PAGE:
Posted by: Holt | December 14, 2017 8:45 PM
I totally forgot the country where this story takes place was named Terra Verde. Any chance Tierra Verde from Wolverine #17-23 was meant to be the same country? Archie Goodwin also wrote these issues, so he may have recycled an old idea.
Posted by: Nate Wolf | December 15, 2017 3:36 AM
@Holt - I suppose you *could* make the argument that Rich Buckler on Fantastic Four was an improvement over John Buscema, because even though he was throwing in a lot of Kirby swipes Buckler was really enthusiastic about penciling FF, whereas for Buscema it was just another job.
I do agree that Joe Sinnott's inking was *very* important to the finished look of both pencilers on FF. Probably a great deal of the consistency, as well as quality, on FF artwork over the years was due to Sinnott's efforts.
Posted by: Ben Herman | December 15, 2017 12:57 PM
Don't know. Both names literally mean "Green Earth." Terra is Italian and Tierra is Spanish if I'm not mistaken. There are places named Tierra Verde in both Florida and Texas. Terra verde (or French "terre verte") is also the name of a dark olive-colored paint pigment.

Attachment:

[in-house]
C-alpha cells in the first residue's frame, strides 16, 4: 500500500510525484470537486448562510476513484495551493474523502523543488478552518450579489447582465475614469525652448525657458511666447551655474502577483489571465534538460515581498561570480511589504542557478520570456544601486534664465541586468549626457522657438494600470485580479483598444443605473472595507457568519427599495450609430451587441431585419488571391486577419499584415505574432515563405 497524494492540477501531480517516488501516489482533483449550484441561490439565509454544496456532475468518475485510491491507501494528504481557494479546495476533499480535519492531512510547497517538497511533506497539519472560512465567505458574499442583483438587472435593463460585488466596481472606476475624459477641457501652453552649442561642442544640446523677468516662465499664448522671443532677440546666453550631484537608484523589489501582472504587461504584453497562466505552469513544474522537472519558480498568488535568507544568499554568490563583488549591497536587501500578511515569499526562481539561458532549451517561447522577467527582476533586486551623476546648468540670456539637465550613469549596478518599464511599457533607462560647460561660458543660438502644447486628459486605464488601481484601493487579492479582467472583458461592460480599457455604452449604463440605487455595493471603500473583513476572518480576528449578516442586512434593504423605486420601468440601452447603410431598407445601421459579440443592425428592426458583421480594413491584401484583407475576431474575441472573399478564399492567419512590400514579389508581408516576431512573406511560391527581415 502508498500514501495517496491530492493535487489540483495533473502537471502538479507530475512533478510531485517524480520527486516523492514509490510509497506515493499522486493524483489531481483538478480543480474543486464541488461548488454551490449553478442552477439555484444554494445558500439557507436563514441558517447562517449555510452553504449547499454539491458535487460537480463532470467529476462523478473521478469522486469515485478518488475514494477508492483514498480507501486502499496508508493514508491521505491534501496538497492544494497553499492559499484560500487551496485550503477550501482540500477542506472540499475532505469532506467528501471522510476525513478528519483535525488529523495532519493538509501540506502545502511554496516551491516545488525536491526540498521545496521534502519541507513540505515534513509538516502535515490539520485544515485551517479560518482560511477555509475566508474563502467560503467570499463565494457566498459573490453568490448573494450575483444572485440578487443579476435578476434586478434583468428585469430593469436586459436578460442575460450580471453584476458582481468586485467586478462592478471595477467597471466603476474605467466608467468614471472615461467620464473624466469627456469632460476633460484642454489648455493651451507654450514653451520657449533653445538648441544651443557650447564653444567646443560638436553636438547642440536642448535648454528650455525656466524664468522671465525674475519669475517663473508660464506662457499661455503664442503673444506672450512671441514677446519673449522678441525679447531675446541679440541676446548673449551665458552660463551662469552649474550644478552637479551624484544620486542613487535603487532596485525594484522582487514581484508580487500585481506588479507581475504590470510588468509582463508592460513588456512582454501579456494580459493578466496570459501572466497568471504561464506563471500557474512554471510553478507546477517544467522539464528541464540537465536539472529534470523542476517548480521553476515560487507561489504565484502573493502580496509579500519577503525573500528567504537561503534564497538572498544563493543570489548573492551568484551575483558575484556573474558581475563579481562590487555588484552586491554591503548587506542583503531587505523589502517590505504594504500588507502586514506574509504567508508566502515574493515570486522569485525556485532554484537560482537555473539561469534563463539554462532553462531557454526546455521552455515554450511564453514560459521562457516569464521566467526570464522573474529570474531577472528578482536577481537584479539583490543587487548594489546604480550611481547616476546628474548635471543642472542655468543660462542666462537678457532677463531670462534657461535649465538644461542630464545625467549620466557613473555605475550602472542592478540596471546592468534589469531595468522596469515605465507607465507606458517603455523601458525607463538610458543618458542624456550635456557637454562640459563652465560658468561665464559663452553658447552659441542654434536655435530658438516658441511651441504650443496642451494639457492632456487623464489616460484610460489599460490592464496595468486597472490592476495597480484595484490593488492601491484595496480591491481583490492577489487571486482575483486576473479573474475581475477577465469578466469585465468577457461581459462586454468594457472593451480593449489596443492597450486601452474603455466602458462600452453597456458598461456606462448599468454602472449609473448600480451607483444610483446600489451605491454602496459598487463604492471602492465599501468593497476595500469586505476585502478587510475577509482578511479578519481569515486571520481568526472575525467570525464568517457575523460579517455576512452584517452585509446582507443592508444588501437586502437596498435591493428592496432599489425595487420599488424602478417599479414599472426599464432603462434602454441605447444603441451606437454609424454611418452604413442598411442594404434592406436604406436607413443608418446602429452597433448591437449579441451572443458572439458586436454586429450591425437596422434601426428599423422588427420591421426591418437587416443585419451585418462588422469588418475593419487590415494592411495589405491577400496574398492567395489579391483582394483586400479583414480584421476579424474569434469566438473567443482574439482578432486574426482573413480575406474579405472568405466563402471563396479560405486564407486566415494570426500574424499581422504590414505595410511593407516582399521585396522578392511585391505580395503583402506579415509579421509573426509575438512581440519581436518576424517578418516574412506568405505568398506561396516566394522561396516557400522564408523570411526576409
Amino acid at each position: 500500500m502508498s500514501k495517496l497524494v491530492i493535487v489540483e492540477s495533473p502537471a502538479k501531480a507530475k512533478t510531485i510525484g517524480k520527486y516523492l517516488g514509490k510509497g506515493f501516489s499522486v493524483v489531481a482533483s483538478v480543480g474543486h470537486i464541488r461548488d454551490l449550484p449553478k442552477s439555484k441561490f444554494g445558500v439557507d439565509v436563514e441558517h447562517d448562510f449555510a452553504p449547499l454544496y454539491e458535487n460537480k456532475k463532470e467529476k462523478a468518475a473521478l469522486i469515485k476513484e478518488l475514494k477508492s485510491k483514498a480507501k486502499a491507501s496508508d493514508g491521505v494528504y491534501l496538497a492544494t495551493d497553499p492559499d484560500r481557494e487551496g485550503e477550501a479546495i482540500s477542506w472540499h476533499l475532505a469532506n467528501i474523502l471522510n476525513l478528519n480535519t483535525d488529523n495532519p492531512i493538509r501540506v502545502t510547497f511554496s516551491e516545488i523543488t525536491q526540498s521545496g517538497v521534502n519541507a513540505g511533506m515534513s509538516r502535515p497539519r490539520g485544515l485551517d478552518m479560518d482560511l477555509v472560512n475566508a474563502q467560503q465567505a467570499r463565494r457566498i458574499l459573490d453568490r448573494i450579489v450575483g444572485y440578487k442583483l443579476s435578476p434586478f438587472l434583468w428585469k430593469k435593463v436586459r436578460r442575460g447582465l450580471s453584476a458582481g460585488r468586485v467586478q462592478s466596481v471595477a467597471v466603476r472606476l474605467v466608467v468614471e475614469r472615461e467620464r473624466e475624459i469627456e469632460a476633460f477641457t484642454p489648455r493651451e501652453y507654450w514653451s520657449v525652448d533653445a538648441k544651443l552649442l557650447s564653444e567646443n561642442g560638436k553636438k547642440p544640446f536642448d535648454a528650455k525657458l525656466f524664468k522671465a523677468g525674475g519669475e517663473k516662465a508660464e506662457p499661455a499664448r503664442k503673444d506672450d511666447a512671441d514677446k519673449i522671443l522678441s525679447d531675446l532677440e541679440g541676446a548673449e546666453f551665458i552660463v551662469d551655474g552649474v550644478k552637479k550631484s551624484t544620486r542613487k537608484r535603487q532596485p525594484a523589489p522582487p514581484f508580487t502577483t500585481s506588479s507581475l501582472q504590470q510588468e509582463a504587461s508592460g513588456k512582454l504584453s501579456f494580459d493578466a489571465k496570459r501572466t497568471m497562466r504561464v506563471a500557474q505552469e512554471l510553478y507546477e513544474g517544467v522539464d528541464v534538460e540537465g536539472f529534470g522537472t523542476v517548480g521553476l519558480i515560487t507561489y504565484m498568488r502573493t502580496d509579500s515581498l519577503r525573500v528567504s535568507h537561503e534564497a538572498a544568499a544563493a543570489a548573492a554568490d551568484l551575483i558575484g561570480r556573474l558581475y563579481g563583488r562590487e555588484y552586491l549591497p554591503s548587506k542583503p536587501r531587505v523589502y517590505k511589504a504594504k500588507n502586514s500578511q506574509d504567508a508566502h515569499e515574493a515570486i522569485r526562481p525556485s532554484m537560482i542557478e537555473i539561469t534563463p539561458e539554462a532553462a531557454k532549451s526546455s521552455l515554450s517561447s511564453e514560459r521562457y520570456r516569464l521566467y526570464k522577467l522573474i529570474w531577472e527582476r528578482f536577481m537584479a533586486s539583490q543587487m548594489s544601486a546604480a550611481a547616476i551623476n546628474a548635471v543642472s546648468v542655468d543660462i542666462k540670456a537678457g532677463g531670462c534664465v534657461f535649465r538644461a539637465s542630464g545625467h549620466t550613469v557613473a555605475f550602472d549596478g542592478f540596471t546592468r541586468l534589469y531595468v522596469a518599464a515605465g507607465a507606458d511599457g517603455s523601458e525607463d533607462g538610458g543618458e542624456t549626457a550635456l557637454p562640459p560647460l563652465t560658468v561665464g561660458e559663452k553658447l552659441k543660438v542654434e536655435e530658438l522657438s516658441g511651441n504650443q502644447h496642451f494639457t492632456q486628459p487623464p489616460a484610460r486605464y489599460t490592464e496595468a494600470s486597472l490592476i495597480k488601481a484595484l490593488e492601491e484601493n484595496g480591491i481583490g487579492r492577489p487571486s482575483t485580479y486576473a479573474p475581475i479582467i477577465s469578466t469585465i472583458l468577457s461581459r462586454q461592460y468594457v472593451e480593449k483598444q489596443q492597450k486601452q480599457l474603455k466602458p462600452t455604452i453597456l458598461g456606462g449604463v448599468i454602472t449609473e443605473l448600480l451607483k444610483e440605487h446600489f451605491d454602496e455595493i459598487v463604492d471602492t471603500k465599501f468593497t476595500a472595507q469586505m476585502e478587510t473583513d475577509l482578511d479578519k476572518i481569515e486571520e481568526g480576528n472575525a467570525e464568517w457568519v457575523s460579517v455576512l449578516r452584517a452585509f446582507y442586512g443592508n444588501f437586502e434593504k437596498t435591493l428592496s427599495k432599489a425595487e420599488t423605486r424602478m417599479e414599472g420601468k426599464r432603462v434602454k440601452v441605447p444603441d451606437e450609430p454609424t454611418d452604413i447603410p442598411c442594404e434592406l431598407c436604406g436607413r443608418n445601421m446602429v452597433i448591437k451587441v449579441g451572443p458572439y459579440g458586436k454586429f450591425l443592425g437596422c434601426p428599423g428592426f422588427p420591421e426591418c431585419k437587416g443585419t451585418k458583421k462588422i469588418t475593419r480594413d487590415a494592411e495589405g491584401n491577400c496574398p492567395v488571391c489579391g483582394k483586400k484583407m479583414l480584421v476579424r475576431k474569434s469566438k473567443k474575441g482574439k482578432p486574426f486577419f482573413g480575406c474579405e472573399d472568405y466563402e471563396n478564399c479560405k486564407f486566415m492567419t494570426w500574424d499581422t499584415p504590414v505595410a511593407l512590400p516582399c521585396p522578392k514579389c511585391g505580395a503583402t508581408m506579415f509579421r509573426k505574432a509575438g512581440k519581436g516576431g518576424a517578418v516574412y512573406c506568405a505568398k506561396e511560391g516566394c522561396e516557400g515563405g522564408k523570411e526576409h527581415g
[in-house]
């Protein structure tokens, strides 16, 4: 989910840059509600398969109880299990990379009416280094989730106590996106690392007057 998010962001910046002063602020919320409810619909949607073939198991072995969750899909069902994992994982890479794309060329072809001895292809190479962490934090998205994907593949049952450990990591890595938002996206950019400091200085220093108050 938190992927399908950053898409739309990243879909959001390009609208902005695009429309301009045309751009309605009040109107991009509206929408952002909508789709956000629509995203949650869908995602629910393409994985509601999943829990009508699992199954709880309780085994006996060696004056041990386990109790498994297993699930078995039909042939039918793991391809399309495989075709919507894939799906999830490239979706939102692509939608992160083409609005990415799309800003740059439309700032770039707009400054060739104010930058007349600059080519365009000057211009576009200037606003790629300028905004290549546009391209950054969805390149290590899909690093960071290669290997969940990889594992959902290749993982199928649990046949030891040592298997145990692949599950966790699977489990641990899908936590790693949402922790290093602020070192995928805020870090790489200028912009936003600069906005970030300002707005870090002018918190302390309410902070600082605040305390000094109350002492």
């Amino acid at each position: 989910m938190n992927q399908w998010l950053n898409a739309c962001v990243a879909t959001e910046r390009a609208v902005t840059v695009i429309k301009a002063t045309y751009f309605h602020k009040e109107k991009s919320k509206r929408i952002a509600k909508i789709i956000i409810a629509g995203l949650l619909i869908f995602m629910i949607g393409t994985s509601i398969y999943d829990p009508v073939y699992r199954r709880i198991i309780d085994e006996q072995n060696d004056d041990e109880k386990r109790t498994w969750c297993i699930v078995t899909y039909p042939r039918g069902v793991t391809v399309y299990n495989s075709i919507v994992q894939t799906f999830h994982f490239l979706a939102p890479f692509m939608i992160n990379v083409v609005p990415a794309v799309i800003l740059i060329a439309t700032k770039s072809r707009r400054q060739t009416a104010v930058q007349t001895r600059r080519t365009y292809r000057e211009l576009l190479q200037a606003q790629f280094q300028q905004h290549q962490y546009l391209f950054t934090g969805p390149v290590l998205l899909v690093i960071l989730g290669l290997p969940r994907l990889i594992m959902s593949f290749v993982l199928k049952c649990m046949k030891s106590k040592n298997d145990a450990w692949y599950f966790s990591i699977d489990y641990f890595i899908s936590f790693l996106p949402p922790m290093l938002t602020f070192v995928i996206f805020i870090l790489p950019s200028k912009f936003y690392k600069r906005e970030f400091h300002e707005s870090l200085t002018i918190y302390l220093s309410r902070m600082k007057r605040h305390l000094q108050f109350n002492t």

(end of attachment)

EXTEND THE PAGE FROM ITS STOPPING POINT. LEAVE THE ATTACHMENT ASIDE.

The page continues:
Posted by: Holt | December 15, 2017 1:10 PM
@Ben - Yes but I wouldn't make that argument. :) I don't mean to knock any of these artists and I like Buckler's work too. Enthusiasm does count for something though. Keith Giffen's early Kirby swipes were part of what got me looking at Marvel again after a long dry spell in the 70s... although I don't think Giffen ever worked on FF... he's still one of my favorite swipe artists lol. Joe Sinnott is probably my favorite inker on Kirby pencils, but I can still appreciate his work on other levels, and with or without the Kirby influence.
Posted by: Holt | December 15, 2017 1:23 PM